I heartily second the concerns about HSLDA’s involvement. As I said on Maureen Wittman’s blog, I would advise anyone to do a great deal of digging and research about the things HSLDA lobbies for before making a decision whether to give them money and support. This organization’s push for writing homeschooling into federal legislation could, many people believe, wind up having negative ramifications for all homeschoolers down the road.

As for all of us California homeschoolers, life is going on as usual for now. There was a flurry of panic last week, much of it fueled by the alarmist rhetoric of a WorldNetDaily article.

There is no reason to panic, but it is important to stay informed. Read the court documents and follow the updates at CHN.

One thing this case ought to do for all of us in this country, homeschooling parents or not, is provoke serious thought about exactly what compulsory education is and why we, as a nation, have written it into our laws. Do you know the history behind compulsory education? Do you know what your state laws are, and how they are enforced?

I’m glad to be a California homeschooler right now. I don’t think there’s going to be a fight, but if there is—if citizens are faced with defending their rights to make decisions about their children’s education—I want to do my part. For nearly a decade now I have been enjoying the freedom secured by parents who came before me, parents who fought hard to protect their right to educate their children at home.

I have lots more to add here, including links to other coverage and a look at the California Education Code, but my time is up for now. More later.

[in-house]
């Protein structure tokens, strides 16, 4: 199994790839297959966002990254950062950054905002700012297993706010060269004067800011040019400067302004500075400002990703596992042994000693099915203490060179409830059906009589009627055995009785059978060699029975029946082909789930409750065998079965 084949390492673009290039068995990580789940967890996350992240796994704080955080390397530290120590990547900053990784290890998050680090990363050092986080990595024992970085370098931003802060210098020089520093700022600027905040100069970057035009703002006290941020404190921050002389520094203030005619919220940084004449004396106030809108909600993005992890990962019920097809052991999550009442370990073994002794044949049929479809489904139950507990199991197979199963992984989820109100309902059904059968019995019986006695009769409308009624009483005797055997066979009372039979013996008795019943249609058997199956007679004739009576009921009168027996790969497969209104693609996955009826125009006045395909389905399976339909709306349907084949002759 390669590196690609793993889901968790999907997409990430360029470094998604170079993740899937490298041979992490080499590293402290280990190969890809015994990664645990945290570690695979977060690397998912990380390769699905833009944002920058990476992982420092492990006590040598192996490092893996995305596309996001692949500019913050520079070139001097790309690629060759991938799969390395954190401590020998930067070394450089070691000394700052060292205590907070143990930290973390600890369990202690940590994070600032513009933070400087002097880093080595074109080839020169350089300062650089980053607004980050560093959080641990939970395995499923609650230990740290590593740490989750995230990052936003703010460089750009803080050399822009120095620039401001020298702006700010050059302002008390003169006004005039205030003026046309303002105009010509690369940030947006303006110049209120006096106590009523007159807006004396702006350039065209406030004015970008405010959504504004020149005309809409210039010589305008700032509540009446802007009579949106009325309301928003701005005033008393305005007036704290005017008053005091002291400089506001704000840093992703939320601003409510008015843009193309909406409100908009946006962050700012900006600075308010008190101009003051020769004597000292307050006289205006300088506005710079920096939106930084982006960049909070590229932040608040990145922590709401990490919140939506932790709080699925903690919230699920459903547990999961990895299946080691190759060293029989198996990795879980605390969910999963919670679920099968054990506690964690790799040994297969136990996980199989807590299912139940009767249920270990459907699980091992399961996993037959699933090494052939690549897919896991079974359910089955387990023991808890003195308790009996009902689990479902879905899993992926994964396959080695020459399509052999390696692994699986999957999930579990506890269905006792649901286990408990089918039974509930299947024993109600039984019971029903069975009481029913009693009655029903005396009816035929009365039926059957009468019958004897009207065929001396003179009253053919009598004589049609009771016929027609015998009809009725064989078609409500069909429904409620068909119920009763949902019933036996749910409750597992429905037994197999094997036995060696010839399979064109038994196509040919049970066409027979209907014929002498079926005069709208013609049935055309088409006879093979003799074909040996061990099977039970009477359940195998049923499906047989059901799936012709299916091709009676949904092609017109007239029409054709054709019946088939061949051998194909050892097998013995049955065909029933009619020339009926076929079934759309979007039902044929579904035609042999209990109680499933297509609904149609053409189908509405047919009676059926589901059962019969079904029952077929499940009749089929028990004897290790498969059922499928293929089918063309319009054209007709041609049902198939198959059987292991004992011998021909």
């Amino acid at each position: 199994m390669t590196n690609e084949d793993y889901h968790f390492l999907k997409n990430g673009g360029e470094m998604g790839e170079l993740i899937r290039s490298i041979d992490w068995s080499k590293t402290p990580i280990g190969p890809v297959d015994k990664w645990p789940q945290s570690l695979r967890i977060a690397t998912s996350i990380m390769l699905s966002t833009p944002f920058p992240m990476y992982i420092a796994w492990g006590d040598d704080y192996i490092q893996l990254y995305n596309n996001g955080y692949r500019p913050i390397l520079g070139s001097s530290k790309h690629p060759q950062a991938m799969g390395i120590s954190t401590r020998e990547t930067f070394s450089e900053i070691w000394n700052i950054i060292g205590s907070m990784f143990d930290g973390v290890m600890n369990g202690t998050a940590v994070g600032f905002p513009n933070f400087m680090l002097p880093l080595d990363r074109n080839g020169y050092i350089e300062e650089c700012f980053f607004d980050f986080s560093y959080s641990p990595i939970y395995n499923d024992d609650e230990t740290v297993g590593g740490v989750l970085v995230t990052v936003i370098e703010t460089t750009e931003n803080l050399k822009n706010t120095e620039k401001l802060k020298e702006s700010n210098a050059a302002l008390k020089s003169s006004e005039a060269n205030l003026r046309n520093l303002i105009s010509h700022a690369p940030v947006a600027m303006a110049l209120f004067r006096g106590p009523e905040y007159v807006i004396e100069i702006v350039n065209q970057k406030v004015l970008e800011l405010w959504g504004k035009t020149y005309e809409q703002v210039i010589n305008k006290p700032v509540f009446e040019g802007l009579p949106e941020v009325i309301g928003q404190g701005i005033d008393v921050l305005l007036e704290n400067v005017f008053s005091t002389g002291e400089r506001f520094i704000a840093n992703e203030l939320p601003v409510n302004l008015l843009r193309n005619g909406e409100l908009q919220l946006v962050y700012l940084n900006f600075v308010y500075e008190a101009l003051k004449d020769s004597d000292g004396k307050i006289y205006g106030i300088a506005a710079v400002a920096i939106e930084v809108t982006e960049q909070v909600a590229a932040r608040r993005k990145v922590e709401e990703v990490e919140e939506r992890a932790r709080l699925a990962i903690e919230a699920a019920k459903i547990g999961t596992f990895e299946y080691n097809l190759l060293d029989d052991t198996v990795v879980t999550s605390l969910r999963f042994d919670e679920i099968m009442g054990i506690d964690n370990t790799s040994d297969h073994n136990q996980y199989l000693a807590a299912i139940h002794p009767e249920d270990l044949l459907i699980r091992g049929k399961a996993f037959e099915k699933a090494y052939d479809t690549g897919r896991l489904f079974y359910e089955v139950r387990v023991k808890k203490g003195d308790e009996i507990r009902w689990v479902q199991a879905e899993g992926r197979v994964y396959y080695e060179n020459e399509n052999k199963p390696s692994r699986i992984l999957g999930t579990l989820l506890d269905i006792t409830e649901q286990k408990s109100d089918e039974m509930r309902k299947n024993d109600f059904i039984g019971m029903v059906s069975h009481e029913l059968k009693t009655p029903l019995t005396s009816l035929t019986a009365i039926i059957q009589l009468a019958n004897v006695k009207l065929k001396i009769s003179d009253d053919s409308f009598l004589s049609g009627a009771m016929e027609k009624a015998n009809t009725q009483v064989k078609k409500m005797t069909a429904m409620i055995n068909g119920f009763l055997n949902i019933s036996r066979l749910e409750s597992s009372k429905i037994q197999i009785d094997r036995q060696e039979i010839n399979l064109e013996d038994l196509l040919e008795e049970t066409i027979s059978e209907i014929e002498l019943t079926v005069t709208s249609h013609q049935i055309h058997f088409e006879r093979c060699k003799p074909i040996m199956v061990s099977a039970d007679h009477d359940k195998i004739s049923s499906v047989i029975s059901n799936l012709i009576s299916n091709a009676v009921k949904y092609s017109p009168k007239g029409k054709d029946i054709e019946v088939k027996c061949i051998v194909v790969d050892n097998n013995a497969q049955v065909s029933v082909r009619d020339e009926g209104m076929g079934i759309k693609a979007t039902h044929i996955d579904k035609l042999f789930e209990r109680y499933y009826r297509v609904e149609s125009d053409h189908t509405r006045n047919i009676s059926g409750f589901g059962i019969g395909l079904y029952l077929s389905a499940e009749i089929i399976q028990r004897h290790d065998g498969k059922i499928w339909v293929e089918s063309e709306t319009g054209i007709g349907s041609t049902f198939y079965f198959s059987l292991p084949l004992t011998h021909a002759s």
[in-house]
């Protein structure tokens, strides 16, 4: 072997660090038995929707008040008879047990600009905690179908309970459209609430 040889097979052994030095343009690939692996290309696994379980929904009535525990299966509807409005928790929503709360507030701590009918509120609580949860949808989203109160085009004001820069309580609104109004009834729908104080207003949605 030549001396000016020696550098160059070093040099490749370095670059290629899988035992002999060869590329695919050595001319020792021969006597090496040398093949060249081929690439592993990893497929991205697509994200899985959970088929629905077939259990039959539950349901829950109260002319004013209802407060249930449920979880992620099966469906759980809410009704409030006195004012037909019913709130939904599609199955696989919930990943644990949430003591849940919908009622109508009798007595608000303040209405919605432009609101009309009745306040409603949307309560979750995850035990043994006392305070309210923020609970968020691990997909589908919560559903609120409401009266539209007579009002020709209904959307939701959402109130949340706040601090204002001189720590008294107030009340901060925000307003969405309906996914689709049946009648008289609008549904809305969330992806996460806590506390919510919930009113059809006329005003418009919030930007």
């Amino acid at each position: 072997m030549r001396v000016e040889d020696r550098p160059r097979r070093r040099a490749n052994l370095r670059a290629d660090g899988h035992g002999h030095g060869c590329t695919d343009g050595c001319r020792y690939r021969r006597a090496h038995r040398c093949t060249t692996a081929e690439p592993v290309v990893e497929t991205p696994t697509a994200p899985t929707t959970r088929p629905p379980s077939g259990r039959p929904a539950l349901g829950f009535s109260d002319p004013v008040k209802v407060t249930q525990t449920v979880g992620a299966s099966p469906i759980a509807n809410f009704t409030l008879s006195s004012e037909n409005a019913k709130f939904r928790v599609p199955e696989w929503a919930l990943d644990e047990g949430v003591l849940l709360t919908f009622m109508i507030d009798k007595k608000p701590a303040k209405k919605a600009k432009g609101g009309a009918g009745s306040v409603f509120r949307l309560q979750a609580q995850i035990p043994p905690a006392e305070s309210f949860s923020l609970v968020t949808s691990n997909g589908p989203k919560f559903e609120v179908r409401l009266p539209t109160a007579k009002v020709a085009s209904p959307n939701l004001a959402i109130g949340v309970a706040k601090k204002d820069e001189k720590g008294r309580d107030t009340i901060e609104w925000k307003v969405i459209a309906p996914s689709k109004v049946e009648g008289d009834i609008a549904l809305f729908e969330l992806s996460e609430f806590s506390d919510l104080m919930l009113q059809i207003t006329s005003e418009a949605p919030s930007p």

Good info at HSC.org.


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Comments

4 Responses | | Comments Feed

  1. You make an interesting point about compulsory education laws. I’m wondering do you have compulsory “education” or compulsory “schooling”. Seems like the former could easily encompass homeschooling while the latter is more problematic.

    In Ontario, where I live, we have compulsory education. The law says something like children are required to attend school unless they are receiving a satisfactory education at home. There is a policy document that spells out whose responsibility it is to ensure that (no ones, unless there is reason to believe that the child is receiving UNsatisfactory education, in which case there are procedures. The policy also explicitly spells out that not following the same curriculum or using the same methods as schools does not in itself constitute reason to believe education is unsatisfactory.)

    It is also my understanding that not all court rulings set precedents. But I’m not sure why not or how that works. Maybe that “unpublish” thing is related to that.

  2. Thank you for a reasonable post on this issue. :o)

  3. [...] Here in the Bonny Glenn [...]

  4. Homeschoolers typically have very busy calendars and too many opportunities for socialization because they get together weekly with other families through homeschool support group PARK DAYS! At Park Days, parents ask questions and get information about every aspect of homeschooling while kids meet and play with homeschool friends. As parents share resources they will often cobble together field trips, co-op classes, math competitions, spelling bees, homeschool choirs and bands, and even parties and proms based on their children’s interests and needs.